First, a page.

Debate whether or not Rep. Lamborn will be on GOP primary ballot

Photo of Rep. Doug Lamborn courtesy U.S. House Photo of Colorado flag courtesy MGN

DENVER (KKTV) - A federal judge ruled on Tuesday that Congressman Doug Lamborn will get his name on the Republican primary ballot.

But some say that ruling did not necessarily place him back into the election.

Shortly after 11 News talked to Rep. Lamborn Tuesday afternoon, the group whose lawsuit got him off the ballot, told us the fight isn't over yet.

Last week, the Colorado Supreme Court ruled that Rep. Lamborn fell short of the required number of signatures to appear on the primary ballot.

A federal judge heard arguments in an appeal on Monday and announced the ruling Tuesday afternoon.

The six-term GOP hardliner, representing Colorado’s 5th Congressional District, needed 1,000 signatures to be included in the June 26 primary.

In an effort to get Lamborn removed from the ballot, some Republican voters, Republican lawmakers and one of his opponents sued the Secretary of State claiming that Lamborn used paid petition circulators that weren’t Colorado residents.

"When you endorse somebody, when he's having trouble in his election and he turns around and tries to destroy you politically, that's kind of backstabbing in my opinion,” Lamborn said Tuesday.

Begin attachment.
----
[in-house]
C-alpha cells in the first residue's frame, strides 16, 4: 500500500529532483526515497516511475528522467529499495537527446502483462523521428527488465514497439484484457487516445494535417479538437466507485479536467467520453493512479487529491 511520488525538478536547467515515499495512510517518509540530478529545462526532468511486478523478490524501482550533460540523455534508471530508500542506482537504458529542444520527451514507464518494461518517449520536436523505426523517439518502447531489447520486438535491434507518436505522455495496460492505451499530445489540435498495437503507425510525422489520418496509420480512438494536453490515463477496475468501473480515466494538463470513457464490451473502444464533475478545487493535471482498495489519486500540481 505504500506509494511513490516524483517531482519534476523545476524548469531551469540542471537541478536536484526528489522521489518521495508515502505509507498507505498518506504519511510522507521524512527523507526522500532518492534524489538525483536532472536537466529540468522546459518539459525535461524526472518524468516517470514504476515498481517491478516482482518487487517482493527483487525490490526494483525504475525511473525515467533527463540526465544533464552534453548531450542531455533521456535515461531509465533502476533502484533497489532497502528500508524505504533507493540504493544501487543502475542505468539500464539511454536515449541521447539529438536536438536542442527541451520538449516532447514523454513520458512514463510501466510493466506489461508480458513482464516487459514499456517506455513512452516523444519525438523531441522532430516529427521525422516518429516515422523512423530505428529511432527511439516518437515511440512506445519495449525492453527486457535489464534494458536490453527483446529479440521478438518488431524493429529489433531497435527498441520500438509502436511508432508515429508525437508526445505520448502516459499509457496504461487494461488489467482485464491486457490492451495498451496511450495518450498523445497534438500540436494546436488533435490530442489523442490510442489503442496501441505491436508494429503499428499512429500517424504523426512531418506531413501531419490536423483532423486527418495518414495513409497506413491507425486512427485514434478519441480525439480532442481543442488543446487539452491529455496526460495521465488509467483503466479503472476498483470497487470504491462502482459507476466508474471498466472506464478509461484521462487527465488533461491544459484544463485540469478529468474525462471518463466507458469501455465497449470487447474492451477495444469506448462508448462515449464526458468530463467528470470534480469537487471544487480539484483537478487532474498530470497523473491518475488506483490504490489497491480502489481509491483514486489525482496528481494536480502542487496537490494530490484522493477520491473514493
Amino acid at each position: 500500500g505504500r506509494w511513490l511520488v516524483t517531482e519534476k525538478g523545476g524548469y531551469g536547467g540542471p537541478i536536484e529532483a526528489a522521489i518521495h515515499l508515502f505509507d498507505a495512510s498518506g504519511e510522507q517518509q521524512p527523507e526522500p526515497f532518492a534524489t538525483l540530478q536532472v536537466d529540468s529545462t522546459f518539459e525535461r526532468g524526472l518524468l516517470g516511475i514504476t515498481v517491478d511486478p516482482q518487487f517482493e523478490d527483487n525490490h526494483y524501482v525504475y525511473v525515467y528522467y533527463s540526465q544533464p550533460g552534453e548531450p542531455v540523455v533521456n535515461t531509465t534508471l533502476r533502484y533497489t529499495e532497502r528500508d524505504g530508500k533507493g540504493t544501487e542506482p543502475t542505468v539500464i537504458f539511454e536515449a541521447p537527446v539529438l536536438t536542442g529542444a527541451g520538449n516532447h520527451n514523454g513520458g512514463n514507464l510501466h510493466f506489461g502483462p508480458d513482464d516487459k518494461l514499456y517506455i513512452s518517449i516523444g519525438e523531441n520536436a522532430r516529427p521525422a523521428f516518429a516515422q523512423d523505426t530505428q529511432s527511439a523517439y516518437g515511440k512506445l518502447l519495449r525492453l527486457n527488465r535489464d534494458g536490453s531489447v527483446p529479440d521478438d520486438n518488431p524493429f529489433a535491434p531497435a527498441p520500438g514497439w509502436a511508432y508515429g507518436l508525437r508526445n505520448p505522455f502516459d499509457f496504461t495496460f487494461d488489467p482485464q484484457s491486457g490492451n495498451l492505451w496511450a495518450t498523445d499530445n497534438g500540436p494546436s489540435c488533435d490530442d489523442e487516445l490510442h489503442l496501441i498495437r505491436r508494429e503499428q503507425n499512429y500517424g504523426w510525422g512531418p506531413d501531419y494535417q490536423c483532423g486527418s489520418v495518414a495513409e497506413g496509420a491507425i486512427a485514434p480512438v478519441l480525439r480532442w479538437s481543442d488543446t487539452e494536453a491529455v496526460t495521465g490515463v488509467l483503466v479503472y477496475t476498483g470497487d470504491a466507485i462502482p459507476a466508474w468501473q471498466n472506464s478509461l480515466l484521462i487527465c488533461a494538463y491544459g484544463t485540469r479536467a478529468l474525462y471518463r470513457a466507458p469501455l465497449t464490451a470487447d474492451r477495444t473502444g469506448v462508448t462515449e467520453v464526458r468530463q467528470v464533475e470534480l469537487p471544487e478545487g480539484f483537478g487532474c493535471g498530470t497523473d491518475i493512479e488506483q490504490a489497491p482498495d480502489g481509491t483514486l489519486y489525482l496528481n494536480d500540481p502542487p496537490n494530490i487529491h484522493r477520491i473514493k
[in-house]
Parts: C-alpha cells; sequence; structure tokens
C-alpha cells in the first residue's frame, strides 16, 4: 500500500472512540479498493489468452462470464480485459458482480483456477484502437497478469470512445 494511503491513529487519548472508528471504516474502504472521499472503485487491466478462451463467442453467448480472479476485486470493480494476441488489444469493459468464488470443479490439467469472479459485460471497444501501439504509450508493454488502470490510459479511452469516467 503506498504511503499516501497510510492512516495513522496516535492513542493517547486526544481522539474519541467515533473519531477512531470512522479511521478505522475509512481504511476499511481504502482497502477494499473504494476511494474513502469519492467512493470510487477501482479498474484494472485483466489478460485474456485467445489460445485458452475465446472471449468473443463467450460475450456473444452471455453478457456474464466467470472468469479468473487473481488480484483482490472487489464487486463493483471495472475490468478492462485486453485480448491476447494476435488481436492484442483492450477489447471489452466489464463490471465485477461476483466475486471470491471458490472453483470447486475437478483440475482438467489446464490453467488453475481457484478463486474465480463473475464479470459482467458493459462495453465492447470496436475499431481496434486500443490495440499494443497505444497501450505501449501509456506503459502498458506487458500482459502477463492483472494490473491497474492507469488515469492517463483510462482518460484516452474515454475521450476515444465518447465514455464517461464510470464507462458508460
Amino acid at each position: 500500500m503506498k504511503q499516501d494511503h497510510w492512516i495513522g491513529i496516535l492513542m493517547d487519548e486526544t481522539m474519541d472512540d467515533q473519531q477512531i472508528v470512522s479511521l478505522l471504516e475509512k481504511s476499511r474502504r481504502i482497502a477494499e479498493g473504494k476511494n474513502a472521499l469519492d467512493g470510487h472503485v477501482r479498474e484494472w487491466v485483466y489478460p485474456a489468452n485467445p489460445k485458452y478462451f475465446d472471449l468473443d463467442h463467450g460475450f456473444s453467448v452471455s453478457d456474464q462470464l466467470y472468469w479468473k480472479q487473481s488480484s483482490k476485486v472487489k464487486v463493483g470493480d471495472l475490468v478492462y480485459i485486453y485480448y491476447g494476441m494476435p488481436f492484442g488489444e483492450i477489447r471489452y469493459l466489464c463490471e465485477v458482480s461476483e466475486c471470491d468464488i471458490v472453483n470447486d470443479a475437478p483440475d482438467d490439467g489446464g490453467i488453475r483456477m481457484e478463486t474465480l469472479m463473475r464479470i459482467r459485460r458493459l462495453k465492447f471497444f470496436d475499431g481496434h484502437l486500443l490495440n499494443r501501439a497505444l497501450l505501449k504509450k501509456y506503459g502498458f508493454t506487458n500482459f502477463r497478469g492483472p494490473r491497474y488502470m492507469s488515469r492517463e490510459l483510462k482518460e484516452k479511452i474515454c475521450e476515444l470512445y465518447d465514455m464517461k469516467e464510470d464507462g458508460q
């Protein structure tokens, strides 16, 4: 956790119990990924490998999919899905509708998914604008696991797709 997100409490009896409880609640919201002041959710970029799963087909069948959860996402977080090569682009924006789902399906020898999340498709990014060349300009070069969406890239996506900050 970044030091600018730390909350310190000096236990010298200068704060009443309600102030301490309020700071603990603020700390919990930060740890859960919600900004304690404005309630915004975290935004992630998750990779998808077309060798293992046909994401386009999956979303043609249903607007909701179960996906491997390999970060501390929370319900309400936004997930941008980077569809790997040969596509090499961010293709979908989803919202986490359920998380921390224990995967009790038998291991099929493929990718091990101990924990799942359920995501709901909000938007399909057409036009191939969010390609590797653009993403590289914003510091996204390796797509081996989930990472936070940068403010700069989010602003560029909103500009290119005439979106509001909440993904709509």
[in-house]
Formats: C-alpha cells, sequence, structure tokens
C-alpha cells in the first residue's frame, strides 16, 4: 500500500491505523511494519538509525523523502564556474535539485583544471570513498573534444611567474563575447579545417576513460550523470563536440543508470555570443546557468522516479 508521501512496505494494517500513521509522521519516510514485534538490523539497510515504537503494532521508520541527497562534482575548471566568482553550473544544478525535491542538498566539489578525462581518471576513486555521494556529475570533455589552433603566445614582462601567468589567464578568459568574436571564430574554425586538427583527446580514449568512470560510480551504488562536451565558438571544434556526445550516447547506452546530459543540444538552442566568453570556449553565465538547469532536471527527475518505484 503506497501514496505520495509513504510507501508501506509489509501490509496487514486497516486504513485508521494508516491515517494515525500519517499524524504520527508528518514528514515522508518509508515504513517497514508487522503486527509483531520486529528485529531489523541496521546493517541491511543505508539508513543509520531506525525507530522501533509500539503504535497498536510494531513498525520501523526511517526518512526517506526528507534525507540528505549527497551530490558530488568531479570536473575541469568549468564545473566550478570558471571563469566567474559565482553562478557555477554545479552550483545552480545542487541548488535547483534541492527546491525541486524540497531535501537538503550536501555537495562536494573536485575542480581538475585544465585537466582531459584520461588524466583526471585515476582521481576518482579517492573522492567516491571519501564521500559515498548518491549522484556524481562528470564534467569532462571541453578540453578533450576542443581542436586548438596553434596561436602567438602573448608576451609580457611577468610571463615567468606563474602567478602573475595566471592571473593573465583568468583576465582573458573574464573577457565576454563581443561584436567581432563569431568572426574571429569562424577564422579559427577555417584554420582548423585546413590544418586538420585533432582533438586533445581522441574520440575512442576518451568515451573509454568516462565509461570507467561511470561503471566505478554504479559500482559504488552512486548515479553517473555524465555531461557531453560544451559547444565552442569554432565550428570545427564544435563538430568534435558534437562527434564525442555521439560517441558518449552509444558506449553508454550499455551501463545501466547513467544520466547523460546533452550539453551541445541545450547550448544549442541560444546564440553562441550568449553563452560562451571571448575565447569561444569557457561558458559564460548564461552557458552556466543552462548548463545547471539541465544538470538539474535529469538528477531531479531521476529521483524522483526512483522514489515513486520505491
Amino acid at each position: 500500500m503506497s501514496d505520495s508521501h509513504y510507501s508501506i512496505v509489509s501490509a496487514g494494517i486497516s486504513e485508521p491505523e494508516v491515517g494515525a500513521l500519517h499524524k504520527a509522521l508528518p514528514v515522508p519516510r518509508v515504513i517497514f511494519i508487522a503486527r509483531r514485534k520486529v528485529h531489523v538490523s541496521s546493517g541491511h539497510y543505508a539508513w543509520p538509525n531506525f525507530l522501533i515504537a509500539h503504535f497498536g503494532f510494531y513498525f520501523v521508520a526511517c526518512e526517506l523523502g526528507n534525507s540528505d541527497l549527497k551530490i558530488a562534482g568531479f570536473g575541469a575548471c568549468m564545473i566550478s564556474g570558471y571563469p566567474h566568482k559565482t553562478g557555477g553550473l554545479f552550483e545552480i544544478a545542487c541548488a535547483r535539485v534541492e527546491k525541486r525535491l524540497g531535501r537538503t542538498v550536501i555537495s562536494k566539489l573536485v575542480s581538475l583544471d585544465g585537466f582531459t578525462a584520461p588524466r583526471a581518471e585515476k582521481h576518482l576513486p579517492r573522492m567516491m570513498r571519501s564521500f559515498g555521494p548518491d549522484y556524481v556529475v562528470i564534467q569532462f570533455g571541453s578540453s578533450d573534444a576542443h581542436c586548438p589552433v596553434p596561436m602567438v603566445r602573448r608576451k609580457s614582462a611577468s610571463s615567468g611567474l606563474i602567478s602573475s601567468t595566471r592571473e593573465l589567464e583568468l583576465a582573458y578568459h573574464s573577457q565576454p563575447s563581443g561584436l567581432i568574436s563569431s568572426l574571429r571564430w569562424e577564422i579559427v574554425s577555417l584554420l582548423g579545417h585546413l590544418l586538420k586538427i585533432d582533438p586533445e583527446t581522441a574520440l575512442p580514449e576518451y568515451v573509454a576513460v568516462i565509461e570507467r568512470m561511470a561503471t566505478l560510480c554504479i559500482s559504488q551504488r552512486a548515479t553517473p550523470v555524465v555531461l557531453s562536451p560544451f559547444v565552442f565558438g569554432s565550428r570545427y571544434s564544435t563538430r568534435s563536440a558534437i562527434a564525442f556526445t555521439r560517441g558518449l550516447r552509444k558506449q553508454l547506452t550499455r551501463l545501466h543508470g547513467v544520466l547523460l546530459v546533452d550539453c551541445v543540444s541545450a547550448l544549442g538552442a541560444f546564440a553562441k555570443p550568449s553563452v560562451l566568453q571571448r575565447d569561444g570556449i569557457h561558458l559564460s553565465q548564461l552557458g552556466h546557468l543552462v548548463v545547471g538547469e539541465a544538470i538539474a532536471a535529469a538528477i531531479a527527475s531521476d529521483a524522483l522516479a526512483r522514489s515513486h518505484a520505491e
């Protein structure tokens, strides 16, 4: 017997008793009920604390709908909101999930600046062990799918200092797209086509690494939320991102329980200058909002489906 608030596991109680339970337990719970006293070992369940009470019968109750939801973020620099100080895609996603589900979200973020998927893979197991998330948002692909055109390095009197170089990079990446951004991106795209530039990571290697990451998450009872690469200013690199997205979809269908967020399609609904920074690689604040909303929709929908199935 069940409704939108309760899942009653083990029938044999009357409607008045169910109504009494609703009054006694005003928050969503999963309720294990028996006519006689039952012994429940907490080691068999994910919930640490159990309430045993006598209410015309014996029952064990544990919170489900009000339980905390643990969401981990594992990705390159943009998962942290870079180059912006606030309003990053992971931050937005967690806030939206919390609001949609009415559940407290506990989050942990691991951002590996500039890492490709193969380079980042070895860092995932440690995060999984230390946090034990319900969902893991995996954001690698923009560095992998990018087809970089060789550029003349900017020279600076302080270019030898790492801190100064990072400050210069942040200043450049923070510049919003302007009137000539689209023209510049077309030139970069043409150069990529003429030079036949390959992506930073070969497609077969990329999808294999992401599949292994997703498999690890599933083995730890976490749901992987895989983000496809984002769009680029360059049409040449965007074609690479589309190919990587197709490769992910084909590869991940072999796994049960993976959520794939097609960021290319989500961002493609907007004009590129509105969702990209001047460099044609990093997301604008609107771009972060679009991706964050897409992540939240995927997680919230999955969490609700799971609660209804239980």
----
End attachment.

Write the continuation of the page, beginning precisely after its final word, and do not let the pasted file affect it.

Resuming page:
The congressman from Colorado Springs hired the firm Kennedy Enterprises to collect the 1,000 signatures required to put him on the ballot for the 2018 5th Congressional District primary.

"I did everything properly and maybe some of the people who were hired by the people I hired didn't follow through. Although even they tell me and I double checked, they checked all of the voter registrations,” Lamborn said.

Secretary of State Wayne Williams had approved Lamborn’s ballot petition on March 29.

Earlier this month, a lower court ruled those signatures could stay but the plaintiffs appealed the decision and the Supreme Court ruled against Lamborn.

Lamborn says the Supreme Court ruling violates First Amendment rights because requiring signature gatherers to live in Colorado violates the U.S. Constitution.

Tuesday a federal judge ruled the secretary of state can put Doug Lamborn on the ballot if the signature collectors' residency is the only thing that's keeping him off.

An opposing group tells 11 News they're considering legal options.

State Sen. Owen Hill and Darryl Glenn, who challenged Democrat Michael Bennet for his U.S. Senate seat in 2016, also are in the GOP race.